Journal of Financial Services Research

, Volume 18, Issue 1, pp 5–27

Recovering Risky Technologies Using the Almost Ideal Demand System: An Application to U.S. Banking


  • Joseph P. Hughes
    • Rutgers University
  • William Lang
    • Office of the Comptroller of the Currency
  • Loretta J. Mester
    • Federal Reserve Bank of Philadelphia and The Wharton SchoolUniversity of Pennsylvania
  • Choon-Geol Moon
    • College of Business and EconomicsHanyang University

DOI: 10.1023/A:1026554922476

Cite this article as:
Hughes, J.P., Lang, W., Mester, L.J. et al. Journal of Financial Services Research (2000) 18: 5. doi:10.1023/A:1026554922476


We present and estimate a model that shifts the focus of modeling production from the traditional assumptions of profit maximization and cost minimization to a more general assumption of managerial utility maximization that can incorporate risk incentives into the analysis of production and recover value-maximizing technologies. We implement the model using the almost ideal demand system. In addition, we use the model to measure efficiency in a more general way that can incorporate a concern for the market value of firms’ assets and equity and identify value-maximizing firms. This shift in focus bridges the gap between the risk incentives literature in banking that ignores the microeconomics of production and the production literature that ignores the relationship between production decisions and risk. Our estimation of the model for a sample of U.S. commercial banks illustrates that results obtained from our generalized model can differ significantly from those obtained from the standard profit-maximization model, which ignores risk.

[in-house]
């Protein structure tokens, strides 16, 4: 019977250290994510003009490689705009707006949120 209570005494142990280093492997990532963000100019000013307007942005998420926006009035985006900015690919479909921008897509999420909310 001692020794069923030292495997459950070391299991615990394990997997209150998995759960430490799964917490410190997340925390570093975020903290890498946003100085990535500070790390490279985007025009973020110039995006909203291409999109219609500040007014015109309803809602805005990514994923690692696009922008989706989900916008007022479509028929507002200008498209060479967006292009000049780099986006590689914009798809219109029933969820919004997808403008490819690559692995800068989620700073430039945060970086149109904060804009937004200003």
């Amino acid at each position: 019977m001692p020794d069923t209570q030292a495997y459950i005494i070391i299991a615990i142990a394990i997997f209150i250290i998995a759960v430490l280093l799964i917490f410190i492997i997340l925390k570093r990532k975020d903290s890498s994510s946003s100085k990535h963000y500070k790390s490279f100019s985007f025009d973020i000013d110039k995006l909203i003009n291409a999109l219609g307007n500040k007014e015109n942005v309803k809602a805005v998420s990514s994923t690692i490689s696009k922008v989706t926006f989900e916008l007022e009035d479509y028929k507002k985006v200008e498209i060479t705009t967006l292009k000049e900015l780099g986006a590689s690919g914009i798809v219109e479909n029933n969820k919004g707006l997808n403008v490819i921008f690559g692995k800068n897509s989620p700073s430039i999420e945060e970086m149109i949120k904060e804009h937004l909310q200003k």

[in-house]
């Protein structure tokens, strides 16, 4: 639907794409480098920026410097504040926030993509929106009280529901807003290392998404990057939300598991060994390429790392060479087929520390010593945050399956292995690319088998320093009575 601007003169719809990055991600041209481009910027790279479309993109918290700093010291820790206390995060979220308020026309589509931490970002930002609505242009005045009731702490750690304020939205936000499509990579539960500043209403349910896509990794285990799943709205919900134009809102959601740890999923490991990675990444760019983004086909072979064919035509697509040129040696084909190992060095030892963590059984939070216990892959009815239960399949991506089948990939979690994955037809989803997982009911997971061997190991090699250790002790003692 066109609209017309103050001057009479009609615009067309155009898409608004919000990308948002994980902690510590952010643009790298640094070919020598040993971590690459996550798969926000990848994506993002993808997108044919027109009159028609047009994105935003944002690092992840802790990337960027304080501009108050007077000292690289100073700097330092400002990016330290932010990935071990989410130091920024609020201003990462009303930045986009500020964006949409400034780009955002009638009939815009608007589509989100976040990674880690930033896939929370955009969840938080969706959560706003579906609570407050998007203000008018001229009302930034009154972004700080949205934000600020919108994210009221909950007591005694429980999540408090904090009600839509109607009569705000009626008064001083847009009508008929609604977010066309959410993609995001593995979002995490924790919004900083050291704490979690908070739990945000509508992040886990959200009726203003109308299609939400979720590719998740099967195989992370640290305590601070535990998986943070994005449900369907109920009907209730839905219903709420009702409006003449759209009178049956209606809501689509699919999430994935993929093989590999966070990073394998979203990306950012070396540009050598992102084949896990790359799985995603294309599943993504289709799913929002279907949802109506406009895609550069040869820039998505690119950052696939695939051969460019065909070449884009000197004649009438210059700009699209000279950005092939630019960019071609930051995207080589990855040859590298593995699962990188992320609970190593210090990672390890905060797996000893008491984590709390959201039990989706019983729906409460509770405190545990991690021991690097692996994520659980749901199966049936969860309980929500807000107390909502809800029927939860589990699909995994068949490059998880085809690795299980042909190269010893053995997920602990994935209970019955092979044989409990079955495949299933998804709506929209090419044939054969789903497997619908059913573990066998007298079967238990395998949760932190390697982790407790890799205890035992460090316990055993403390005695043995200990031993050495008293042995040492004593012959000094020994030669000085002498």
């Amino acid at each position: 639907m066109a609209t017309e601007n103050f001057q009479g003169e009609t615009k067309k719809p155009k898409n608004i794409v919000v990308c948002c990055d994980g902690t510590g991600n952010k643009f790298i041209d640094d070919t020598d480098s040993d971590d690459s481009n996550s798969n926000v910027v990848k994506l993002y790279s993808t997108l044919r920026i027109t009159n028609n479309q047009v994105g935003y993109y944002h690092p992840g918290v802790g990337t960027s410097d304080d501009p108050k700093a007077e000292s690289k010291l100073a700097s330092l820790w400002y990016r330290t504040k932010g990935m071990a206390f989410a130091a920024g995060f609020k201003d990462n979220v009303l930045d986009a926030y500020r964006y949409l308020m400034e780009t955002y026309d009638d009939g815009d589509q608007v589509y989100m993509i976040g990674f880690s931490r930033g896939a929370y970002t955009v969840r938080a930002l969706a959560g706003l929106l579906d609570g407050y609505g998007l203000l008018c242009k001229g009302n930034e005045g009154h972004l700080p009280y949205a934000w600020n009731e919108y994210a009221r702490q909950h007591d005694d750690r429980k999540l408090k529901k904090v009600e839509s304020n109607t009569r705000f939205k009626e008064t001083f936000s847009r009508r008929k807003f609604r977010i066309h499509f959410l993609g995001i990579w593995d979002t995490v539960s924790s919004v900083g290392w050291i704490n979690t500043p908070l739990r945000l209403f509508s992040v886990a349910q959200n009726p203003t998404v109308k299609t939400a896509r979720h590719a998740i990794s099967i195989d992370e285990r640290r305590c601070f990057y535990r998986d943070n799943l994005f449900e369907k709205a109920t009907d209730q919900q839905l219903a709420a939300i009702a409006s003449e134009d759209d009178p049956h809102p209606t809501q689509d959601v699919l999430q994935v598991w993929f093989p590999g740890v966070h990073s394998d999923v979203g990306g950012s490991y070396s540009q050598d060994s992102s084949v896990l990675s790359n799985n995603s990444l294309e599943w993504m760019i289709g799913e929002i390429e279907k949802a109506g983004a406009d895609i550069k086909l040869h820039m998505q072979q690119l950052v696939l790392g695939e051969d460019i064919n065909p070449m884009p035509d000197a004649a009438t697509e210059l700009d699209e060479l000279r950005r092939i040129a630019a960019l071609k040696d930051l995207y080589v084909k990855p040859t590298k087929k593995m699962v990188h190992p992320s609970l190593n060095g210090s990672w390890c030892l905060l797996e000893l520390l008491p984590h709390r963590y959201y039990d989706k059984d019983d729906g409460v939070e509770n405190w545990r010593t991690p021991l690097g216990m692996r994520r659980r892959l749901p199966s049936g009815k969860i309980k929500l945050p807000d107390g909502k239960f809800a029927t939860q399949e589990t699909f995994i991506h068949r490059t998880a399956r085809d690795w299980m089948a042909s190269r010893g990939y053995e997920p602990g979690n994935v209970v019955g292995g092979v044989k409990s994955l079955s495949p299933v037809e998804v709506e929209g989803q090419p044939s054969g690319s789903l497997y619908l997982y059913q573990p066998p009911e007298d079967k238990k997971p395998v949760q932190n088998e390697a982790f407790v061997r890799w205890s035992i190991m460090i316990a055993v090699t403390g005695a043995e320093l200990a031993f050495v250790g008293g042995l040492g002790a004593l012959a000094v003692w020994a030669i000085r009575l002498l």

bankingproductionriskefficiencyagency problems.

Copyright information

© Kluwer Academic Publishers 2000